Survey and description of risk factors for erosio ungulae and pododermatitis septica circumscripta in Swiss dairy cows
Helden, R.N.M. van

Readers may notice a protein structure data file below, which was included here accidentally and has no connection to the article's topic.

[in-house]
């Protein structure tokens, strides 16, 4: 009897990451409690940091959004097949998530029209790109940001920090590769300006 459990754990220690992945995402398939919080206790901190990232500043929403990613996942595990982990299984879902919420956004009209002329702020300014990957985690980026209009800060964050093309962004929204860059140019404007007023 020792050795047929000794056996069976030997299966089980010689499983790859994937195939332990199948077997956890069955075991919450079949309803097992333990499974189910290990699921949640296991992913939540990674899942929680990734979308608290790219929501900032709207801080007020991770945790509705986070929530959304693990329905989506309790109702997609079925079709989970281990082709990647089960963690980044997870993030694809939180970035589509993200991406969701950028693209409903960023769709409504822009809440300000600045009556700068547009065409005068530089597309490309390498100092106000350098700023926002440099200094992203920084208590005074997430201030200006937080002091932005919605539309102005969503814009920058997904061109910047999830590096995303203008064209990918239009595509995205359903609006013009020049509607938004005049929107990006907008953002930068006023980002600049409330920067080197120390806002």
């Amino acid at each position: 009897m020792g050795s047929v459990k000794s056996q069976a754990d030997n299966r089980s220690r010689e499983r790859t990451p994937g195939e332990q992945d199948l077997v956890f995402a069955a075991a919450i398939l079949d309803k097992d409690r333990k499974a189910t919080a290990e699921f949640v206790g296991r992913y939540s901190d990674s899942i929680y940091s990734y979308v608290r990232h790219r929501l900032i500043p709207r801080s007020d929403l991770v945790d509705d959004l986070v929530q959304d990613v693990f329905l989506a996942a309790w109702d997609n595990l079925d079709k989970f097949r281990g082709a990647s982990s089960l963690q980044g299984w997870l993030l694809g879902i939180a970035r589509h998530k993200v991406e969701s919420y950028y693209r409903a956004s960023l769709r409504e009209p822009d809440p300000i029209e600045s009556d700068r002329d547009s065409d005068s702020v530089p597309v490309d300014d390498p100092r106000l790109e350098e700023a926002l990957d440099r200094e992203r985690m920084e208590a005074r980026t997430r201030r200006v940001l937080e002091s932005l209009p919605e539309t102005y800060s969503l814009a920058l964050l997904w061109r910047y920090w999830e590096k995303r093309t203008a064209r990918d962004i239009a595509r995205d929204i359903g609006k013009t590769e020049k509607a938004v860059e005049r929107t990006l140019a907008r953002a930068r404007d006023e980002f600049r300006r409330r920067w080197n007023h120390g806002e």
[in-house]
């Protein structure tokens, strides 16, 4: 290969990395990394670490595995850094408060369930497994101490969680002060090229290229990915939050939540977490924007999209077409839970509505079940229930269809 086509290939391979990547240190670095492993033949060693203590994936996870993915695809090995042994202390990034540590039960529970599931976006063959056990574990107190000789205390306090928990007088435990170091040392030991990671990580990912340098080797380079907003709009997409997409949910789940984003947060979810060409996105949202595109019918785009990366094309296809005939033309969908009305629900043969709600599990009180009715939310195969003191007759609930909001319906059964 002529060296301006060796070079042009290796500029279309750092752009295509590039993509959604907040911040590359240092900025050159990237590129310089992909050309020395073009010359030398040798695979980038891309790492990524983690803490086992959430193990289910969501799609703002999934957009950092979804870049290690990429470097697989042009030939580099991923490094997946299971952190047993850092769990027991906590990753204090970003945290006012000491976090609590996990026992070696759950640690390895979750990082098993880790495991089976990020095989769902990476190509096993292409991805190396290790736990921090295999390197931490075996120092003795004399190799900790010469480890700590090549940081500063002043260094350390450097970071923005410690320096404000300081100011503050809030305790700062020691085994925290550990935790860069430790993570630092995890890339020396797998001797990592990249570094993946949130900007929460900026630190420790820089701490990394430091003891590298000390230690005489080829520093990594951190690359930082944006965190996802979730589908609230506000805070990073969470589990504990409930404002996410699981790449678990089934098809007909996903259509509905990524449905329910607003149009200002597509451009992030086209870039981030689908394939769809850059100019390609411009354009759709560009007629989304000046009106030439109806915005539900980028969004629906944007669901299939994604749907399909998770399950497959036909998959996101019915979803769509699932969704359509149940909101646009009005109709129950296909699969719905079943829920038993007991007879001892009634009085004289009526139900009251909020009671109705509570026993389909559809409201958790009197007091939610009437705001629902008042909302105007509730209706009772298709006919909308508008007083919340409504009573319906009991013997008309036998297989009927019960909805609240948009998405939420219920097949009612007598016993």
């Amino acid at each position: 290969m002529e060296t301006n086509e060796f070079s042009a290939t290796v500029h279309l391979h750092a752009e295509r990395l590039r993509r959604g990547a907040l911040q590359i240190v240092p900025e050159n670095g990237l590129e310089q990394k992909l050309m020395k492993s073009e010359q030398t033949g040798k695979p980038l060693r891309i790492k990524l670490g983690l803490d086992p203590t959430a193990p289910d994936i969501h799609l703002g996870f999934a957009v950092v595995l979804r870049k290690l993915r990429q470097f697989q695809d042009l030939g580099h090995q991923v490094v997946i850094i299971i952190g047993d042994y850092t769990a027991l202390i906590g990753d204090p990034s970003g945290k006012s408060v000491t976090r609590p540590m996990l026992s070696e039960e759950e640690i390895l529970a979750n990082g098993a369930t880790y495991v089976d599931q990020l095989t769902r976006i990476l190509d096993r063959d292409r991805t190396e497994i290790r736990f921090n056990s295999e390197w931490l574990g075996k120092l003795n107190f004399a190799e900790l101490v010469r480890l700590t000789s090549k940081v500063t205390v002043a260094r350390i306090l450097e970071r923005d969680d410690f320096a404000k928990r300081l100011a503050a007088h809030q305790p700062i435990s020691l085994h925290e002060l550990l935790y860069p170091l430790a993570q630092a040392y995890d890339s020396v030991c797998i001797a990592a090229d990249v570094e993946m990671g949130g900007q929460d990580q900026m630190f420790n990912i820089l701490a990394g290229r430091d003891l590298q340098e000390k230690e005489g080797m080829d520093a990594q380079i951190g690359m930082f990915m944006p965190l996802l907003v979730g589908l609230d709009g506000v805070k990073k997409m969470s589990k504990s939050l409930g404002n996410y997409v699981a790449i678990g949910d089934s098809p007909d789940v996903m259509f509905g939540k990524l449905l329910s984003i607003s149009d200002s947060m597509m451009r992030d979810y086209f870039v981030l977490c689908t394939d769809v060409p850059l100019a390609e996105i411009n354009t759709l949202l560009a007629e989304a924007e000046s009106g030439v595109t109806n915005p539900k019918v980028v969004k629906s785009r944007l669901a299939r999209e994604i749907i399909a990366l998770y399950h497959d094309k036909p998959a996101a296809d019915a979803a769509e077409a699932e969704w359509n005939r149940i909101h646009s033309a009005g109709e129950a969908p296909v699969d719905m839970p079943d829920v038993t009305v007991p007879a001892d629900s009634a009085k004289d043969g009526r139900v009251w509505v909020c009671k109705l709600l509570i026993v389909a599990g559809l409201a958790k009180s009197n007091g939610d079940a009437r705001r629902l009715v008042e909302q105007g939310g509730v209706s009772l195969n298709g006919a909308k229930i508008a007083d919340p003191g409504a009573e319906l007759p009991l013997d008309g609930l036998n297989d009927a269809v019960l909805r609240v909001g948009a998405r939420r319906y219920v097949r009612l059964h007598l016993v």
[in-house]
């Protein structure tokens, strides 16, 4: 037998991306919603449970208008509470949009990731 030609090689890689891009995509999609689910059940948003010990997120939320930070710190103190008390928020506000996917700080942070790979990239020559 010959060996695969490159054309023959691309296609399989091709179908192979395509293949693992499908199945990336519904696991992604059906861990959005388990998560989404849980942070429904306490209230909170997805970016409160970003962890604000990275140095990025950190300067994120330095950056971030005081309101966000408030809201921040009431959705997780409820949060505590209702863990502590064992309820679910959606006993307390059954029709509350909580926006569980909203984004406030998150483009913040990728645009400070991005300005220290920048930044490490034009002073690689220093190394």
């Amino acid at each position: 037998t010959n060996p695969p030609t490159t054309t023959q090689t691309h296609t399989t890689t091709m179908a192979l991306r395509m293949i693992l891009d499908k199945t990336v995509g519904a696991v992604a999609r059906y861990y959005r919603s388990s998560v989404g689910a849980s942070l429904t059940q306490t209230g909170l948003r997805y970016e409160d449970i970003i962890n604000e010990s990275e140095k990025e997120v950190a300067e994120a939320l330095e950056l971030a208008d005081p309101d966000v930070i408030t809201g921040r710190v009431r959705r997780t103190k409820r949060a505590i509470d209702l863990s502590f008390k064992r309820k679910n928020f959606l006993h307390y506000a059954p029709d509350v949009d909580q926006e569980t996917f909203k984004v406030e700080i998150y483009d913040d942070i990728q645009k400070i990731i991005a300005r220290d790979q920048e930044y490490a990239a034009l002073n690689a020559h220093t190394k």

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Claw disorders are frequently reported in dairy cattle all over the world. The high prevalence of lameness due to claw disorders are stated as not acceptable and they give rise to a growing public concern about animal welfare. The dairy farm claw disorders erosio ungulae (EU) and pododermatitis septica circumscripta (PSC) were investigated on 21 dairy farms around Bern, Switzerland in the period between February and May 2013. The incidence rates were scored and compared to certain risk factors such as ‘trimming frequency’, ‘achiever hoof trimming’, ‘method of trimming’ and some risk factors regarding the housing system. Additional information derived from a questionnaire and was used to find other correlations such as ‘cadastral zone’, ‘pasture in summer’ and even the perception of the farmer. Further, the degree of lameness and the hygienic conditions of the cows were scored. Significant correlations between the claw disorders and certain risk factors could be used to achieve a better management for claw health. The prevalence of PSC on the dairy farms examined was that low that no conclusions could be drawn based on the results obtained for this claw disorder. Correlations between EU and the risk factors ‘pasture’, ‘quality litter’ and ‘achiever hoof trimming’ did not appear to be significant. Risk factors for which significance was found (P ≤ 0.05) with EU, are ‘cadastral zone’, ‘breed’, ‘housing’, ‘bedding’, ‘manure’, ‘trimming frequency’, ‘biotin’, ‘perception’, ‘quantity litter’ and ‘method’. In conclusion, if the farmer’s awareness concerning EU could be improved, proper actions could be taken to improve claw health and animal welfare, as discussed in this study.